Market & Economic Review - Second Quarter 2016
First Quarter Review
The S&P 500 ended the quarter up 1.35% while experiencing significant volatility. The market experienced the worst January in the history of the index, bottoming out with a 10.3% drawdown by February 11th and then rallying significantly until quarter end. The volatility in energy prices and the talk of negative interest rates were the key drivers. Bonds rallied as the belief that the Fed was actually going to raise rates four times during the year began to quickly fade; markets began to price in the likelihood that it will only be increased one or two more times in 2016.
Asset Class Returns, 1Q 2016
Coming into the year many investors continued being long the dollar and short the yen and euro. It made logical sense considering that the U.S. began to raise rates while Japan and the EU were maintaining a more loose policy. What most failed to take into account was the continued shortage of dollars and some unusual distortions in the currency and fixed income markets. The Bank of Japan set a rate of negative -0.1% on excess bank reserves on January 28th. This was intended to get banks to lend money out rather than sit on it. What followed was a quick rally in short term Japanese government bonds to yield close to the -0.1% rate as banks sought to pay the lowest penalty on their reserves.
An anomaly has also arisen whereby a U.S. investor can swap dollars for Yen and receive a premium which would be 80 bps better than buying a 5-Year Treasury. In fact, Japan has had the most foreign purchases of JGB’s in over 15 years, despite negative yields. On March 10th, the ECB unveiled a package of policy measures which included the purchases of corporate bonds. The Euro just like the Yen did the opposite of what most would expect and strengthened over 4% in the following days. Both events are of extreme importance because it is becoming apparent that central banks are having a more difficult time getting the result they want.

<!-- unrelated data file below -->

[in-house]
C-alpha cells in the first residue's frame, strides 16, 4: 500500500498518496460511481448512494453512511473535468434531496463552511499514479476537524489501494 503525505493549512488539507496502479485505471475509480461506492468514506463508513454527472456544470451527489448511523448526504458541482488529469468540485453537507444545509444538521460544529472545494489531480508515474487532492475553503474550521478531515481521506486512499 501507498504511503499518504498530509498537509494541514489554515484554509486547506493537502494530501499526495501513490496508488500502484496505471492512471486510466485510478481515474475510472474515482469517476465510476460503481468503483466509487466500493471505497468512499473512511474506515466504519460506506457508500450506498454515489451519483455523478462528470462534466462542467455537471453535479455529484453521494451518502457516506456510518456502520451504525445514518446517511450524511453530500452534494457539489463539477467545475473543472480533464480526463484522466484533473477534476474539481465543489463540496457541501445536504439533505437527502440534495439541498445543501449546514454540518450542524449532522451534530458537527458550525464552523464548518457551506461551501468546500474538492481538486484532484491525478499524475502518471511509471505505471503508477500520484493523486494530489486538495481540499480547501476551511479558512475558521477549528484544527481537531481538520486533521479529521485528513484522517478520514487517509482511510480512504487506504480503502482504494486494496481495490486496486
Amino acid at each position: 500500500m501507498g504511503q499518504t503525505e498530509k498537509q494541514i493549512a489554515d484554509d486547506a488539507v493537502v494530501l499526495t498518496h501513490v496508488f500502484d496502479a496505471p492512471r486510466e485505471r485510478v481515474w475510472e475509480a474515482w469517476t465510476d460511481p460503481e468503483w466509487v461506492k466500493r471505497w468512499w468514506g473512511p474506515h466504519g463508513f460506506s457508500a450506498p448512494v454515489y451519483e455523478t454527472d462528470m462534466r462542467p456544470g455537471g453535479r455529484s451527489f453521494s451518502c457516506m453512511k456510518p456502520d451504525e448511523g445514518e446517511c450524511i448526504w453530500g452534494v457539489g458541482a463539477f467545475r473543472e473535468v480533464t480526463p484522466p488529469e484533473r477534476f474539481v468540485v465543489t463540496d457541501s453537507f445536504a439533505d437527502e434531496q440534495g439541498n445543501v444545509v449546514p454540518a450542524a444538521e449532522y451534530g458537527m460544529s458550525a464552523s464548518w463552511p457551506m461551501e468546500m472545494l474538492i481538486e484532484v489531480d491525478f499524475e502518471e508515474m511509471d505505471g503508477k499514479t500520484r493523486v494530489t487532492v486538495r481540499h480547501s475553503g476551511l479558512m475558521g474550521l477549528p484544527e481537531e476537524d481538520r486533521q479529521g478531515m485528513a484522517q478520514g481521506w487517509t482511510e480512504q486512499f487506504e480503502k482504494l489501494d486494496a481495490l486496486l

In the first quarter value, defensive, and high yield equities significantly outperformed growth and momentum. There was a big shift in market leadership as the high-flying FANG’s were off -4% while defensive equity was up 6.7%. Dispersion increased within the S&P 500 with 8 out of 10 major sectors ahead of the benchmark overall. Telecom and Utilities led; up 16.6% and 15.5% while Financials and Healthcare were down -5% and -5.5% for the quarter. Globally Emerging Markets led while Europe and Japan lagged behind. A weakening dollar and a bounce back in commodity prices were a tailwind for emerging markets, while Europe and Japan suffered due to skepticism on how much further monetary policy can continue to push markets.
The market has begun to become more attractive for active management because dispersion has widened and correlation between stocks has gone down. A good stock picker should have better odds in this environment as the market is not being led by just a few names (as it was in 2015). Oddly enough Bank of America came out with research showing that just 19% of equity funds beat the S&P 500 in the first quarter. This is the lowest number since 1998. Our experience was much different as we had the best quarter of relative performance in about 5 years. The managers that were ahead were well ahead, and the others were within basis points of their respective benchmark. Coming into the year we were positioned for value and quality names to outperform, which hurt us in 2015. Going forward if we see energy and financials move higher we will start overweighting value relative to growth. In early March we made the decision to add exposure to emerging markets and developed international markets. We are beginning to become concerned with valuations in high dividend paying stocks. The low interest rate environment has made it a very popular place to be, but valuations and the prospect of higher rates down the road make us cautious. We still prefer the dividend growers, who have consistently increased their dividend, but are not the highest yielders.